The International Monetary Fund on Oct. 4 urged Japan to come up with a "reinvigorated and credible" version of the Abenomics policy, warning that the planned rise in consumption tax in 2019 could undermine Japan's economic growth.
There has to be a "fresh look" at Abenomics, said Christine Lagarde, IMF's managing director. "The basic principles, in our view, are still valid but need to be broadened, sustained and accelerated."
While the IMF expects inflation to rise over the medium term, it will still likely remain below the Bank of Japan's 2% target. Fiscal policies have yet to put public debt on a sustainable path, and household incomes remain stagnant, the IMF said in its report following its annual mission to Japan.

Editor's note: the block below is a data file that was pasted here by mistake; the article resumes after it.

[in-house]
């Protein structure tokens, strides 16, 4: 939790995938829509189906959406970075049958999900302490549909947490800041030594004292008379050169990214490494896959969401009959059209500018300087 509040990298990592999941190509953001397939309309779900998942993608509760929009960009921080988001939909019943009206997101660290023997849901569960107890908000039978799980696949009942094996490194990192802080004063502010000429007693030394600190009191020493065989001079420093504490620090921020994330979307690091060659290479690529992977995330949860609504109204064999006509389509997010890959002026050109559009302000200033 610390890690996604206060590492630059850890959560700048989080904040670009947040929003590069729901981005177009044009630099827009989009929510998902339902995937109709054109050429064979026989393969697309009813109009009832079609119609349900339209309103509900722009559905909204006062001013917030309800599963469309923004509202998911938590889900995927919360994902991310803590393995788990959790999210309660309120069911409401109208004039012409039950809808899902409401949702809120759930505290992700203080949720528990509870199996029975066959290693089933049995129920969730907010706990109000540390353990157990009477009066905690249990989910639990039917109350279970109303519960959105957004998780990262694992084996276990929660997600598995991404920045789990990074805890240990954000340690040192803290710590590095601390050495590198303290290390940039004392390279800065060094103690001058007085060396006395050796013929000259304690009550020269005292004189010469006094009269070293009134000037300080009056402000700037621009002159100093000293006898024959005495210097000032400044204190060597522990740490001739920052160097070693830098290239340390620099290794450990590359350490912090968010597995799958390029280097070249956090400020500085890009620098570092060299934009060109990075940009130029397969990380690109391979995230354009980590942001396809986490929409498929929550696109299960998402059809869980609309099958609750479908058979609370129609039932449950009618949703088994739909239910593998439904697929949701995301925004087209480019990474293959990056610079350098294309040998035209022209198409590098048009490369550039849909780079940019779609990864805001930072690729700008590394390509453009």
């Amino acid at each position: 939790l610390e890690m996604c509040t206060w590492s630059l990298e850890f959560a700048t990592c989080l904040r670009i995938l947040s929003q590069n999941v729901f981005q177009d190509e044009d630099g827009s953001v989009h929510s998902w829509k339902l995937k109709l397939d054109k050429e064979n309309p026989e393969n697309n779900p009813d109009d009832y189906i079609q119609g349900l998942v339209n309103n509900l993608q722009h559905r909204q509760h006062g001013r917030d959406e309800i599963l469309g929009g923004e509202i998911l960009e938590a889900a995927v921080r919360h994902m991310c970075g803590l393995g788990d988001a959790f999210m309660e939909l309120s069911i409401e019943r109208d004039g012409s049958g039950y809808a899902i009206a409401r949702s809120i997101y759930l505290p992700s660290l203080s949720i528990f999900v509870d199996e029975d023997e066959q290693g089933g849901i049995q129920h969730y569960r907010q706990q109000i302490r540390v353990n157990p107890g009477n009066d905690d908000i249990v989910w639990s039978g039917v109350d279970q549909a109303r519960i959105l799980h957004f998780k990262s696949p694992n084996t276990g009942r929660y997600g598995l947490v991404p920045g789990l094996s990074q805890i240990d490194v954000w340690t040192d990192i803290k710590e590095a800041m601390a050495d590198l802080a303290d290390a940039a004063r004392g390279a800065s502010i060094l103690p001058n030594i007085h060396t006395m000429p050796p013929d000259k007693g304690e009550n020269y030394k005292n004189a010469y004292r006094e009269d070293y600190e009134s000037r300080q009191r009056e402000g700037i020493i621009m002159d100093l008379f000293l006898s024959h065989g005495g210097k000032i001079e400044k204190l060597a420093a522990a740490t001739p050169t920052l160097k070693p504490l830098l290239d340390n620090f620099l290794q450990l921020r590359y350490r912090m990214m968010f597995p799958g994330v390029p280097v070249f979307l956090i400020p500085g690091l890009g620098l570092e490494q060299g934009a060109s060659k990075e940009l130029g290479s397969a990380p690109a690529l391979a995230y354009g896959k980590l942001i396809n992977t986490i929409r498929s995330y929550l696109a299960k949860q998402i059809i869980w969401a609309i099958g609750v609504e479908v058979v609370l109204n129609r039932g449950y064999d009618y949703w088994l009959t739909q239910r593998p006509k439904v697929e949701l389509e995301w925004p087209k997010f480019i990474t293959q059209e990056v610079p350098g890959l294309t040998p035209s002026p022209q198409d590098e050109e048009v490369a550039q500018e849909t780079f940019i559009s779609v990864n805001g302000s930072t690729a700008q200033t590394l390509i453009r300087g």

Japan's aging and shrinking population could exacerbate these challenges, as the demographic changes will depress growth and productivity. "Our assessment is that the population and the size of the economy will actually shrink by 25% over the next 40 years," said Lagarde.
Japan's fiscal policy, in the short run, should protect growth. The IMF said the higher consumption tax should be accompanied by mitigating measures to protect near-term reflation and growth momentum.
The fiscal stance should remain neutral, at least for the next two years but beyond that the tax increase should be followed by further small, gradual increases. Lagarde said Japan should implement an eventual increase in consumption tax to at least 15%.
On the monetary front, the fund agrees with the BOJ's stance on continued monetary accommodation to achieve its 2% inflation target.